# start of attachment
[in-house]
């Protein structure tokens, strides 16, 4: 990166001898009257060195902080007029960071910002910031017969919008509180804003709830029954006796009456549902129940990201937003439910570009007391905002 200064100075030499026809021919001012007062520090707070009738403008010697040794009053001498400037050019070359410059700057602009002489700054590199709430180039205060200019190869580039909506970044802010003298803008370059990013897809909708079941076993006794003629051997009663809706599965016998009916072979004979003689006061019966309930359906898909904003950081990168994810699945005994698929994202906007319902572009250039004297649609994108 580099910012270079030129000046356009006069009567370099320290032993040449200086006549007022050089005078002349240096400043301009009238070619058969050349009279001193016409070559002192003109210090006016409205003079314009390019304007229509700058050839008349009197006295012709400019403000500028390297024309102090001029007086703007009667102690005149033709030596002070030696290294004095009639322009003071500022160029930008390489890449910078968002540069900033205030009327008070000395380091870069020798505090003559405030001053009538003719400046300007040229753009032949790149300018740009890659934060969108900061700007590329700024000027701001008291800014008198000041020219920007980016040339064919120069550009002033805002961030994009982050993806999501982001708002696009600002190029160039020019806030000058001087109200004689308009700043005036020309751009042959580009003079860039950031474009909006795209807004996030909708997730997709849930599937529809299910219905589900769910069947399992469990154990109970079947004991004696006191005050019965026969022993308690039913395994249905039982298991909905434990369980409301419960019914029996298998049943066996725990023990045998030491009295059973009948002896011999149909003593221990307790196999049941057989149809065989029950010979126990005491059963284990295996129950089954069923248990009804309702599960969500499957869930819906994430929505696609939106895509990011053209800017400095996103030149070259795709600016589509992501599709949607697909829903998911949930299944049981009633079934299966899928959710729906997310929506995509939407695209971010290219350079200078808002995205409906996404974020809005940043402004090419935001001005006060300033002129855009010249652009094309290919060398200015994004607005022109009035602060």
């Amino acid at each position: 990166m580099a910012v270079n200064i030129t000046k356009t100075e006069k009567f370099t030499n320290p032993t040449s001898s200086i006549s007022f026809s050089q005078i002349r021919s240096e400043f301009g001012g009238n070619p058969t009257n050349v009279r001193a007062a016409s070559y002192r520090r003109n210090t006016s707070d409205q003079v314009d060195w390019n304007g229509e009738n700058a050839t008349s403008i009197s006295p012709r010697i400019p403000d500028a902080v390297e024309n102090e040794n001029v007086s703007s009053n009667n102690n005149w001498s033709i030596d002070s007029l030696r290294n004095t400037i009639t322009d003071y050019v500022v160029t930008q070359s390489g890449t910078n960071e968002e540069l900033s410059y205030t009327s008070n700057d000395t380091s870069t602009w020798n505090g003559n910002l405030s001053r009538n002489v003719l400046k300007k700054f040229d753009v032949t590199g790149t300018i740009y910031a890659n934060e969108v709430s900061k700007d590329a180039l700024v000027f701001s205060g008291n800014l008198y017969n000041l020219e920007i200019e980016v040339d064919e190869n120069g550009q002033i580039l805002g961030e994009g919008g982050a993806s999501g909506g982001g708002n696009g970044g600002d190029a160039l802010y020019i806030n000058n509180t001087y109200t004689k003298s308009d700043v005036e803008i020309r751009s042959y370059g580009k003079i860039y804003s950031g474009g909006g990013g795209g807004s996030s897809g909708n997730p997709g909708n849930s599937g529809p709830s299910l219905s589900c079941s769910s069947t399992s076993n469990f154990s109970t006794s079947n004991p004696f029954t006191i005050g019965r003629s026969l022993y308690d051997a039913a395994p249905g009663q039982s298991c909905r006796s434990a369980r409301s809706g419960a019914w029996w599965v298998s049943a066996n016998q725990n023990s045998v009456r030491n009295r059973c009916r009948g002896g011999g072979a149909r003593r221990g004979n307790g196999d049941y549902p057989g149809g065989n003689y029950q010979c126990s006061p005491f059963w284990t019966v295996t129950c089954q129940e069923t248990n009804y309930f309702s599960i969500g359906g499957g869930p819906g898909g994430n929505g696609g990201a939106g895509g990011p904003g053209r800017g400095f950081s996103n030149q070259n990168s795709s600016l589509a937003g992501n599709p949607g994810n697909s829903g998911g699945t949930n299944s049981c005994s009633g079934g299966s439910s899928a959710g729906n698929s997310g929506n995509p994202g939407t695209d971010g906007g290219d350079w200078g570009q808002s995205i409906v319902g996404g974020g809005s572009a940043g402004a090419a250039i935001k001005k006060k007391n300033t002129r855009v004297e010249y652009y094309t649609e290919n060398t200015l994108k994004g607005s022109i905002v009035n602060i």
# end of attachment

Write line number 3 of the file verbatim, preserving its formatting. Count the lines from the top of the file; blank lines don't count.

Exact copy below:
């Amino acid at each position: 990166m580099a910012v270079n200064i030129t000046k356009t100075e006069k009567f370099t030499n320290p032993t040449s001898s200086i006549s007022f026809s050089q005078i002349r021919s240096e400043f301009g001012g009238n070619p058969t009257n050349v009279r001193a007062a016409s070559y002192r520090r003109n210090t006016s707070d409205q003079v314009d060195w390019n304007g229509e009738n700058a050839t008349s403008i009197s006295p012709r010697i400019p403000d500028a902080v390297e024309n102090e040794n001029v007086s703007s009053n009667n102690n005149w001498s033709i030596d002070s007029l030696r290294n004095t400037i009639t322009d003071y050019v500022v160029t930008q070359s390489g890449t910078n960071e968002e540069l900033s410059y205030t009327s008070n700057d000395t380091s870069t602009w020798n505090g003559n910002l405030s001053r009538n002489v003719l400046k300007k700054f040229d753009v032949t590199g790149t300018i740009y910031a890659n934060e969108v709430s900061k700007d590329a180039l700024v000027f701001s205060g008291n800014l008198y017969n000041l020219e920007i200019e980016v040339d064919e190869n120069g550009q002033i580039l805002g961030e994009g919008g982050a993806s999501g909506g982001g708002n696009g970044g600002d190029a160039l802010y020019i806030n000058n509180t001087y109200t004689k003298s308009d700043v005036e803008i020309r751009s042959y370059g580009k003079i860039y804003s950031g474009g909006g990013g795209g807004s996030s897809g909708n997730p997709g909708n849930s599937g529809p709830s299910l219905s589900c079941s769910s069947t399992s076993n469990f154990s109970t006794s079947n004991p004696f029954t006191i005050g019965r003629s026969l022993y308690d051997a039913a395994p249905g009663q039982s298991c909905r006796s434990a369980r409301s809706g419960a019914w029996w599965v298998s049943a066996n016998q725990n023990s045998v009456r030491n009295r059973c009916r009948g002896g011999g072979a149909r003593r221990g004979n307790g196999d049941y549902p057989g149809g065989n003689y029950q010979c126990s006061p005491f059963w284990t019966v295996t129950c089954q129940e069923t248990n009804y309930f309702s599960i969500g359906g499957g869930p819906g898909g994430n929505g696609g990201a939106g895509g990011p904003g053209r800017g400095f950081s996103n030149q070259n990168s795709s600016l589509a937003g992501n599709p949607g994810n697909s829903g998911g699945t949930n299944s049981c005994s009633g079934g299966s439910s899928a959710g729906n698929s997310g929506n995509p994202g939407t695209d971010g906007g290219d350079w200078g570009q808002s995205i409906v319902g996404g974020g809005s572009a940043g402004a090419a250039i935001k001005k006060k007391n300033t002129r855009v004297e010249y652009y094309t649609e290919n060398t200015l994108k994004g607005s022109i905002v009035n602060i």